“The most difficult part of the last year was watching friends, colleagues, [and] pillars of the restaurant community go unemployed or underemployed,” William Moriarty, wine and spirits director at Rochambeau, shared. “Watching restaurants that made change in Boston go under; watching time-tested institutions and traditions unravel.”
A year of adaptation and learning
With resources stretched thin, the role of a restaurant owner suddenly expanded to include publicist, graphic designer, social media expert, grant applier, and delivery driver. Hospitality was flipped on its head, too: Those who were accustomed to getting acquainted with customers through repeated visits were suddenly forced to connect through plastic barriers, takeout windows, and masks.
John Kessen, co-owner at Big Dipper Hospitality Group (State Park, Mamaleh’s, Café du Pays), said that one of the new skills he picked up this past year was “packing as much hospitality into the 10-second masked and distanced, ‘here’s your bag, get out’ atmosphere of COVID guest interaction.”
Chow found that the pandemic developed her customer communication skills.
“For 18 years, I was always hiding deep in the bowels of a kitchen or bakery, not seeing customers or having any feedback,” she shared. “Now I know my regulars’ names, their masked faces, and even their pets.”
Engaging with customers in new ways also meant redefining the industry’s maxim, “the customer is always right.” Moriarty said the most important skill he learned this past year is how to say no.
“The hospitality industry prides itself on always being able to ‘make it work’ without telling guests no,” he said. “But in 2020, when safety was a paramount concern, we had to know how to say no if it meant keeping everyone safe. … Saying no was hard because it often shrinks our bottom line, but in the name of safety, it had to be done.”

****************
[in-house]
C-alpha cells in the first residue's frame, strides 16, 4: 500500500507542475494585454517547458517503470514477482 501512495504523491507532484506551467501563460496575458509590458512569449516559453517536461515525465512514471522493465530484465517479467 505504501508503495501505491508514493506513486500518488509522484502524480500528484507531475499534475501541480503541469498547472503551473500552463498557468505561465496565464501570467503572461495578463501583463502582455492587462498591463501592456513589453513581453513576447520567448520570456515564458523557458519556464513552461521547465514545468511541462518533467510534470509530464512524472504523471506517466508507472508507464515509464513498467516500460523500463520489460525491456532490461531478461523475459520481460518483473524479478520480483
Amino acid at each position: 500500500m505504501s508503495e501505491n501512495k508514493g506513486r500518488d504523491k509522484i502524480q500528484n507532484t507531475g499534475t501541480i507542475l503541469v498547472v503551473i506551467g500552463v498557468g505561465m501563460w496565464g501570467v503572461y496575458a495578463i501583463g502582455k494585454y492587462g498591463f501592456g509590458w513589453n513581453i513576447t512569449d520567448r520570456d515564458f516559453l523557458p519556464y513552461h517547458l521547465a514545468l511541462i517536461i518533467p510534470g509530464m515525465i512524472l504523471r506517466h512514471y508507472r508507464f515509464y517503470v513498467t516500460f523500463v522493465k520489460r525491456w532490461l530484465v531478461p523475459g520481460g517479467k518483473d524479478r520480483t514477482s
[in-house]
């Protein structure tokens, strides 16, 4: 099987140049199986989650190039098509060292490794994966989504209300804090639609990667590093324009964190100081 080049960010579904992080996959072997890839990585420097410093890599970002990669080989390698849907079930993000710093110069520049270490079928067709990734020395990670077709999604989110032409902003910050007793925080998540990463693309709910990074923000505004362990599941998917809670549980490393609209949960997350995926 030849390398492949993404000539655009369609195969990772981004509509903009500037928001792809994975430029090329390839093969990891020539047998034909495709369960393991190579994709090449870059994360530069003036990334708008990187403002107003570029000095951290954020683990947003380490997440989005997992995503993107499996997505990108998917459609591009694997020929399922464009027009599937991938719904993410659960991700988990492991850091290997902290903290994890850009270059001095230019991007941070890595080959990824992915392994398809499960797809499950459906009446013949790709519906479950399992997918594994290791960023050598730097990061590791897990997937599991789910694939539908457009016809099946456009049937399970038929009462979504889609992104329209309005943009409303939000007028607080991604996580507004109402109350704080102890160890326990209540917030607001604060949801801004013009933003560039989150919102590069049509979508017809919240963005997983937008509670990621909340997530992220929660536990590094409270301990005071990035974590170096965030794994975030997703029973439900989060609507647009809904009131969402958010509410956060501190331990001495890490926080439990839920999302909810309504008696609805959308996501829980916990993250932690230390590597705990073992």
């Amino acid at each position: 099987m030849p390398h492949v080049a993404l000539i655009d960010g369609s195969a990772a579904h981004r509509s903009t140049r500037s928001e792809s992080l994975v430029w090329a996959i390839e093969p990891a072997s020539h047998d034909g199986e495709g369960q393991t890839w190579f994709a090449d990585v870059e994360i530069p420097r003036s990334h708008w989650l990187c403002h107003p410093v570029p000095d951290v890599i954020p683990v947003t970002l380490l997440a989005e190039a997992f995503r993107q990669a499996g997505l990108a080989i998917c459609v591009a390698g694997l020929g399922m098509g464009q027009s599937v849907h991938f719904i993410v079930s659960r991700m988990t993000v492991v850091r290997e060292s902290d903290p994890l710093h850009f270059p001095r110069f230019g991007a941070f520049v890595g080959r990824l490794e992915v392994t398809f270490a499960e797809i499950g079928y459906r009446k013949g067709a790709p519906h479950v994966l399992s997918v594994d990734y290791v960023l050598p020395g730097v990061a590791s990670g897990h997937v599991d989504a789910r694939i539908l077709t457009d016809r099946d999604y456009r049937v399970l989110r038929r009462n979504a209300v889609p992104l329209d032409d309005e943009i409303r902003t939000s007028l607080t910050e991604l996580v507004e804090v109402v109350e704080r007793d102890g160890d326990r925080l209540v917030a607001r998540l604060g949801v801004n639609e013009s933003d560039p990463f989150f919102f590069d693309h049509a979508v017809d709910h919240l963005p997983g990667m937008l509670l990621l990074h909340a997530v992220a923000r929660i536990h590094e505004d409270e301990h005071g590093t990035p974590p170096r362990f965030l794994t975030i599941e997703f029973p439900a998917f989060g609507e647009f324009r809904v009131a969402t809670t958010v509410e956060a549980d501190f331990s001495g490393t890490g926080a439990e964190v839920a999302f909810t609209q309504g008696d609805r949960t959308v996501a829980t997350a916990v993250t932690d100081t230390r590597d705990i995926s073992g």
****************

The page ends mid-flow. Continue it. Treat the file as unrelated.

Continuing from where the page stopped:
Skills were gained in other areas, too. Barnicle said that the restaurant “learned an entirely new business with takeout and delivery” and “developed new products and created a pantry for our guests with necessities, take-and-bake items, and anything else guests seemed to need throughout the pandemic.”
And for Baramor owner Arpit Patel, cash flow management became the most important skill he learned during the pandemic.
“Luckily for me, I have a background in finance, so this came to me more naturally,” he said. “I was grateful that I was able to leverage my past skills to be able to do almost everything [finance-related] without having to add extra expenses. Everything was out of necessity. Learning is always fun and often times forced by necessity. While the pandemic has been terrible and brutal for independent restaurants, I hope it did teach us all valuable skills that help us run our businesses better when the pandemic is finally behind us.”
Some pivots are here to stay
Throughout the past year, “pivoting” became necessary, whether it was implementing takeout and delivery services, offering grocery items, or connecting with customers through virtual Zoom dinners. Many of those pivots proved to be successful, and, some said, are sticking around — especially when it comes to takeout and online ordering.
“We’re definitely going to keep wholesale sales, the takeout window, and online ordering/payment,” Cohen said.
Chow shared that online pre-ordering has helped her bakery to plan ahead and reduce food waste.